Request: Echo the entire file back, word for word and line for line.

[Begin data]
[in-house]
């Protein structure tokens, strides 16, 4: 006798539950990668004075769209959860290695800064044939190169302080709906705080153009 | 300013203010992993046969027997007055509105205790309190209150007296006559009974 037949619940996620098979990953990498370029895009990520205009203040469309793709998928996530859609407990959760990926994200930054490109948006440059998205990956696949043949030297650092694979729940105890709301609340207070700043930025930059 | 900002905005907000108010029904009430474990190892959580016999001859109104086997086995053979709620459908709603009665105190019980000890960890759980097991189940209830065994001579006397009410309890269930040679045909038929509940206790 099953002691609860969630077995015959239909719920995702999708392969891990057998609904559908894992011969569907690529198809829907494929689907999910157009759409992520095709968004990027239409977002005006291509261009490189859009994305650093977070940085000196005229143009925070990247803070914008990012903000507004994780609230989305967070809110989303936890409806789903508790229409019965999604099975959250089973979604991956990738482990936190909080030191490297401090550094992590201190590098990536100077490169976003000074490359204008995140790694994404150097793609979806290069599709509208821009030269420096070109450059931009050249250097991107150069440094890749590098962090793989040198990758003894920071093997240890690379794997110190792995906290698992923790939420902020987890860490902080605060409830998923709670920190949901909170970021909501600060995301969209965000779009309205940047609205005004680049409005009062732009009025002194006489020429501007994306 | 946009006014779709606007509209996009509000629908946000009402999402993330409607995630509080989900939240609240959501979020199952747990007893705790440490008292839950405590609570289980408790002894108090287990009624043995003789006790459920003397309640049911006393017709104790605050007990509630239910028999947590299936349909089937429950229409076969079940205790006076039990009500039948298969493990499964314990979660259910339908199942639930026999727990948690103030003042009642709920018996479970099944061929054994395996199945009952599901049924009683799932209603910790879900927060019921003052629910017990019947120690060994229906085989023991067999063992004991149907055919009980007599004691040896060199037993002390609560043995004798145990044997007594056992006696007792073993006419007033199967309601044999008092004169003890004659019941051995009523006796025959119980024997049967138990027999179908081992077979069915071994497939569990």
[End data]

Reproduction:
[in-house]
């Protein structure tokens, strides 16, 4: 006798539950990668004075769209959860290695800064044939190169302080709906705080153009 | 300013203010992993046969027997007055509105205790309190209150007296006559009974 037949619940996620098979990953990498370029895009990520205009203040469309793709998928996530859609407990959760990926994200930054490109948006440059998205990956696949043949030297650092694979729940105890709301609340207070700043930025930059 | 900002905005907000108010029904009430474990190892959580016999001859109104086997086995053979709620459908709603009665105190019980000890960890759980097991189940209830065994001579006397009410309890269930040679045909038929509940206790 099953002691609860969630077995015959239909719920995702999708392969891990057998609904559908894992011969569907690529198809829907494929689907999910157009759409992520095709968004990027239409977002005006291509261009490189859009994305650093977070940085000196005229143009925070990247803070914008990012903000507004994780609230989305967070809110989303936890409806789903508790229409019965999604099975959250089973979604991956990738482990936190909080030191490297401090550094992590201190590098990536100077490169976003000074490359204008995140790694994404150097793609979806290069599709509208821009030269420096070109450059931009050249250097991107150069440094890749590098962090793989040198990758003894920071093997240890690379794997110190792995906290698992923790939420902020987890860490902080605060409830998923709670920190949901909170970021909501600060995301969209965000779009309205940047609205005004680049409005009062732009009025002194006489020429501007994306 | 946009006014779709606007509209996009509000629908946000009402999402993330409607995630509080989900939240609240959501979020199952747990007893705790440490008292839950405590609570289980408790002894108090287990009624043995003789006790459920003397309640049911006393017709104790605050007990509630239910028999947590299936349909089937429950229409076969079940205790006076039990009500039948298969493990499964314990979660259910339908199942639930026999727990948690103030003042009642709920018996479970099944061929054994395996199945009952599901049924009683799932209603910790879900927060019921003052629910017990019947120690060994229906085989023991067999063992004991149907055919009980007599004691040896060199037993002390609560043995004798145990044997007594056992006696007792073993006419007033199967309601044999008092004169003890004659019941051995009523006796025959119980024997049967138990027999179908081992077979069915071994497939569990």